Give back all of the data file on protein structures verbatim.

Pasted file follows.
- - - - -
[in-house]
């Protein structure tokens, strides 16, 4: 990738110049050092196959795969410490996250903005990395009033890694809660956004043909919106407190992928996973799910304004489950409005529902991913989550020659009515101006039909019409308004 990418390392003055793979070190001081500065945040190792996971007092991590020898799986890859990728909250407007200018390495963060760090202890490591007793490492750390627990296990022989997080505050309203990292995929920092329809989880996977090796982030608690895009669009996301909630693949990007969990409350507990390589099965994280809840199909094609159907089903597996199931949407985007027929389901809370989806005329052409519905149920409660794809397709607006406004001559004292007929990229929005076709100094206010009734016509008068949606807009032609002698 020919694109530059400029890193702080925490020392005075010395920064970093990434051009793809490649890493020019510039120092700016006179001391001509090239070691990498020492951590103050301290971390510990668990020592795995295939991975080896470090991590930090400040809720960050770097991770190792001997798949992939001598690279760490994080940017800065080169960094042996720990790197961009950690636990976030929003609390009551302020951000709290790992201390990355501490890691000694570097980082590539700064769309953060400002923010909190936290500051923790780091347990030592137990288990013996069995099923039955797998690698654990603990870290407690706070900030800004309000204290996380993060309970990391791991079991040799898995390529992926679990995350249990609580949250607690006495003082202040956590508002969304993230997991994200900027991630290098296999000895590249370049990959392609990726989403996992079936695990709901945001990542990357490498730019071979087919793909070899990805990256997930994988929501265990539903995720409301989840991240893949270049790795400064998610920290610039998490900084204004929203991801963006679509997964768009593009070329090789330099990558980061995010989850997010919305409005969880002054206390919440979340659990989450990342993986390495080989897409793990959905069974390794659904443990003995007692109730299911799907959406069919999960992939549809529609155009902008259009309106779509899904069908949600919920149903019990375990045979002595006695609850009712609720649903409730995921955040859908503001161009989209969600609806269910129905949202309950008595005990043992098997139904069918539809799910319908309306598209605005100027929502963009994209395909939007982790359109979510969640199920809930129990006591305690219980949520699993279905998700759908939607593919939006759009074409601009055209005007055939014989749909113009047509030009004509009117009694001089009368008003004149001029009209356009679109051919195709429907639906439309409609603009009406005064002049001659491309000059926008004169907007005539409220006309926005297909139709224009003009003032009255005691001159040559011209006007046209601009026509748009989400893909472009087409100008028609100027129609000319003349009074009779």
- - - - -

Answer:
[in-house]
């Protein structure tokens, strides 16, 4: 990738110049050092196959795969410490996250903005990395009033890694809660956004043909919106407190992928996973799910304004489950409005529902991913989550020659009515101006039909019409308004 990418390392003055793979070190001081500065945040190792996971007092991590020898799986890859990728909250407007200018390495963060760090202890490591007793490492750390627990296990022989997080505050309203990292995929920092329809989880996977090796982030608690895009669009996301909630693949990007969990409350507990390589099965994280809840199909094609159907089903597996199931949407985007027929389901809370989806005329052409519905149920409660794809397709607006406004001559004292007929990229929005076709100094206010009734016509008068949606807009032609002698 020919694109530059400029890193702080925490020392005075010395920064970093990434051009793809490649890493020019510039120092700016006179001391001509090239070691990498020492951590103050301290971390510990668990020592795995295939991975080896470090991590930090400040809720960050770097991770190792001997798949992939001598690279760490994080940017800065080169960094042996720990790197961009950690636990976030929003609390009551302020951000709290790992201390990355501490890691000694570097980082590539700064769309953060400002923010909190936290500051923790780091347990030592137990288990013996069995099923039955797998690698654990603990870290407690706070900030800004309000204290996380993060309970990391791991079991040799898995390529992926679990995350249990609580949250607690006495003082202040956590508002969304993230997991994200900027991630290098296999000895590249370049990959392609990726989403996992079936695990709901945001990542990357490498730019071979087919793909070899990805990256997930994988929501265990539903995720409301989840991240893949270049790795400064998610920290610039998490900084204004929203991801963006679509997964768009593009070329090789330099990558980061995010989850997010919305409005969880002054206390919440979340659990989450990342993986390495080989897409793990959905069974390794659904443990003995007692109730299911799907959406069919999960992939549809529609155009902008259009309106779509899904069908949600919920149903019990375990045979002595006695609850009712609720649903409730995921955040859908503001161009989209969600609806269910129905949202309950008595005990043992098997139904069918539809799910319908309306598209605005100027929502963009994209395909939007982790359109979510969640199920809930129990006591305690219980949520699993279905998700759908939607593919939006759009074409601009055209005007055939014989749909113009047509030009004509009117009694001089009368008003004149001029009209356009679109051919195709429907639906439309409609603009009406005064002049001659491309000059926008004169907007005539409220006309926005297909139709224009003009003032009255005691001159040559011209006007046209601009026509748009989400893909472009087409100008028609100027129609000319003349009074009779």